Citizens of the small, post-Soviet republic of Moldova are the world's biggest drinkers, knocking back the equivalent of more than 18 litres of pure alcohol per year, according to a report released by the World Health Organisation (WHO).
Moldovans drink nearly three times the global average of 6.1 litres per person per year.
Much of their consumption was made up by the "unrecorded" drinking of bootleg alcohol, according to the report, which is a study of drinking habits in over 100 countries spanning several decades, up to 2004.
Alcohol causes an estimated 2.5 million deaths every year globally, the report estimates, including 320,000 young people between the ages of 15 and 29. Alcohol is the third-leading risk factor for poor health in the world. And drinking accounts for more deaths than either Aids or tuberculosis. The WHO called on governments across the world to do more to combat alcoholism and binge drinking.
Moldova, sandwiched between Romania and Ukraine, is one of the poorest countries in Europe. It is split between ethnic Moldovans, who speak a language almost identical to Romanian, and ethnic Russians. The country is a major wine producer, with many people drinking cheap homemade wine, vodka and other spirits.
Other post-Soviet nations were also identified as culprits when it comes to drinking. While globally, only 6.2 per cent of male deaths and 1.1 per cent of female deaths were linked to alcohol, among Russian men this rises to a staggering 20 per cent and is one of the main reasons why male life expectancy in Russia hovers around 60. Among Russian women, six per cent of deaths are alcohol related.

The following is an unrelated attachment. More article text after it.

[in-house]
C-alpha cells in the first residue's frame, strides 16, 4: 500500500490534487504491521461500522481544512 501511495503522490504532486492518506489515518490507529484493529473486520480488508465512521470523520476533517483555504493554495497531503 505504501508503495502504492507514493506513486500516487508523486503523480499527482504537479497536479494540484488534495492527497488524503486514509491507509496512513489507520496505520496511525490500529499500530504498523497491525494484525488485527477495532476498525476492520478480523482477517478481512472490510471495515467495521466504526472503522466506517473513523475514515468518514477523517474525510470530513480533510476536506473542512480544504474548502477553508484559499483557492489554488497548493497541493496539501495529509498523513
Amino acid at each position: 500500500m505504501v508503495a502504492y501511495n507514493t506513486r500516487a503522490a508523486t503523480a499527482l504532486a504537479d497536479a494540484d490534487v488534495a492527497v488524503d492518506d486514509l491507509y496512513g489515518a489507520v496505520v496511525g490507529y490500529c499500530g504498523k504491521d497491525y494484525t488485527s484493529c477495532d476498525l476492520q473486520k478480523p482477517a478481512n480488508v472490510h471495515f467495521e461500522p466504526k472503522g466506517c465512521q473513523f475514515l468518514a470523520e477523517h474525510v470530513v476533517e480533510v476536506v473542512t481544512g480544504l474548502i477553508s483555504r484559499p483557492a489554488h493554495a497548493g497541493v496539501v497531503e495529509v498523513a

Countries like Russia and Ukraine have traditionally been big vodka drinkers, but in the 20 years since the collapse of Communism beer has been added into the mix. It was only recently that beer was classified as an alcoholic drink in Russia.
Russia has a long history of alcohol problems and mixed attempts to fight them. Mikhail Gorbachev tried to ban vodka sales except for during a short window in the day, which led to him becoming hugely unpopular and to Russians taking to brewing moonshine.
Already in recent years, many Russian regions, including Moscow, have banned the sale of spirits during nighttime hours. And the head of the local parliament in the Ulyanovsk region recently suggested banning the sale of alcohol for the whole weekend.
This week, the head of Russia's supreme court said that of the 12,000 murders prosecuted in the country in 2010, 75 per cent of them were carried out under the influence of alcohol.
Britain was not that far behind the leaders of the pack, coming in at 13.4 litres of pure alcohol per year, compared with 18.1 litres for Moldovans and 16.5 litres for Czechs, who came in second place. Brits drank more beer than any other kind of alcohol, while Russians drank mostly spirits. The Moldovan intake was made up roughly equally of wine, spirits and beer.
While Moldovans drink more than anyone else, the WHO report confirmed that Russia and Ukraine were home to the most "risky" drinking. They were the only two countries to receive the top "five out of five" risk score, which was calculated for each country based on how people drink as well as how much.
Mediterranean countries came out as the least risky drinkers of all, despite consuming a large amount of alcohol. Britain was given a three out of five score, meaning that drinking was moderately risky.
Heaviest drinking countries
Estimated total alcohol consumption per person in litres:
Republic of Moldova 18.22
Czech Republic 16.45